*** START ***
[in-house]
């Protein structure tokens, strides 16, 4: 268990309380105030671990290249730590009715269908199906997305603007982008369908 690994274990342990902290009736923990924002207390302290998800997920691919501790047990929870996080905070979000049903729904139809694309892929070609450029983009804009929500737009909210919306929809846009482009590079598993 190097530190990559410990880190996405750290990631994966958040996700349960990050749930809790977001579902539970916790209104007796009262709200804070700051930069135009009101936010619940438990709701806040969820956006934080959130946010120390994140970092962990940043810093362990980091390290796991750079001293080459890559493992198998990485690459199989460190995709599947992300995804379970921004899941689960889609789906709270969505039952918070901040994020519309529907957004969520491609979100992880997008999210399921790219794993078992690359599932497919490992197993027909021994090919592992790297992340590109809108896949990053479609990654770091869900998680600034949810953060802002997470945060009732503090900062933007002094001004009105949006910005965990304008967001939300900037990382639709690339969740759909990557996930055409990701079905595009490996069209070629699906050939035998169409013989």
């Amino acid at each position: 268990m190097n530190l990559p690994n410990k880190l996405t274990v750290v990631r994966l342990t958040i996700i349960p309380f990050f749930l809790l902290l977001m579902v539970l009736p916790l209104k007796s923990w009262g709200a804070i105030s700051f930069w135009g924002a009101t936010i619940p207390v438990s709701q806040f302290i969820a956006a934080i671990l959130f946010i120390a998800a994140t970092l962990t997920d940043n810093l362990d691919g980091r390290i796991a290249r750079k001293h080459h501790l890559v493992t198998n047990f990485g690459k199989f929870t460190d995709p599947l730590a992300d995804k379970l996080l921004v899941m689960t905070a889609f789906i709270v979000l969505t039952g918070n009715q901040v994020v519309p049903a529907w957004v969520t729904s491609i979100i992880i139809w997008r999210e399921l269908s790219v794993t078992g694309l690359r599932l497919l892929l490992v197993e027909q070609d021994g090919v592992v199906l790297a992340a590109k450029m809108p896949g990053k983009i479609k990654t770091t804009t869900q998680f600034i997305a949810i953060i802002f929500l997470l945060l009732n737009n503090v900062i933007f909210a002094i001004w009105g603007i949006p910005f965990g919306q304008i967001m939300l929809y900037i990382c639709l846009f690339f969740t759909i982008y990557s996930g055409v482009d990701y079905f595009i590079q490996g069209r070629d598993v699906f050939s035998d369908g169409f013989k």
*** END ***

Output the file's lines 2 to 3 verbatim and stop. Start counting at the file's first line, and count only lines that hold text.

């Protein structure tokens, strides 16, 4: 268990309380105030671990290249730590009715269908199906997305603007982008369908 690994274990342990902290009736923990924002207390302290998800997920691919501790047990929870996080905070979000049903729904139809694309892929070609450029983009804009929500737009909210919306929809846009482009590079598993 190097530190990559410990880190996405750290990631994966958040996700349960990050749930809790977001579902539970916790209104007796009262709200804070700051930069135009009101936010619940438990709701806040969820956006934080959130946010120390994140970092962990940043810093362990980091390290796991750079001293080459890559493992198998990485690459199989460190995709599947992300995804379970921004899941689960889609789906709270969505039952918070901040994020519309529907957004969520491609979100992880997008999210399921790219794993078992690359599932497919490992197993027909021994090919592992790297992340590109809108896949990053479609990654770091869900998680600034949810953060802002997470945060009732503090900062933007002094001004009105949006910005965990304008967001939300900037990382639709690339969740759909990557996930055409990701079905595009490996069209070629699906050939035998169409013989």
């Amino acid at each position: 268990m190097n530190l990559p690994n410990k880190l996405t274990v750290v990631r994966l342990t958040i996700i349960p309380f990050f749930l809790l902290l977001m579902v539970l009736p916790l209104k007796s923990w009262g709200a804070i105030s700051f930069w135009g924002a009101t936010i619940p207390v438990s709701q806040f302290i969820a956006a934080i671990l959130f946010i120390a998800a994140t970092l962990t997920d940043n810093l362990d691919g980091r390290i796991a290249r750079k001293h080459h501790l890559v493992t198998n047990f990485g690459k199989f929870t460190d995709p599947l730590a992300d995804k379970l996080l921004v899941m689960t905070a889609f789906i709270v979000l969505t039952g918070n009715q901040v994020v519309p049903a529907w957004v969520t729904s491609i979100i992880i139809w997008r999210e399921l269908s790219v794993t078992g694309l690359r599932l497919l892929l490992v197993e027909q070609d021994g090919v592992v199906l790297a992340a590109k450029m809108p896949g990053k983009i479609k990654t770091t804009t869900q998680f600034i997305a949810i953060i802002f929500l997470l945060l009732n737009n503090v900062i933007f909210a002094i001004w009105g603007i949006p910005f965990g919306q304008i967001m939300l929809y900037i990382c639709l846009f690339f969740t759909i982008y990557s996930g055409v482009d990701y079905f595009i590079q490996g069209r070629d598993v699906f050939s035998d369908g169409f013989k």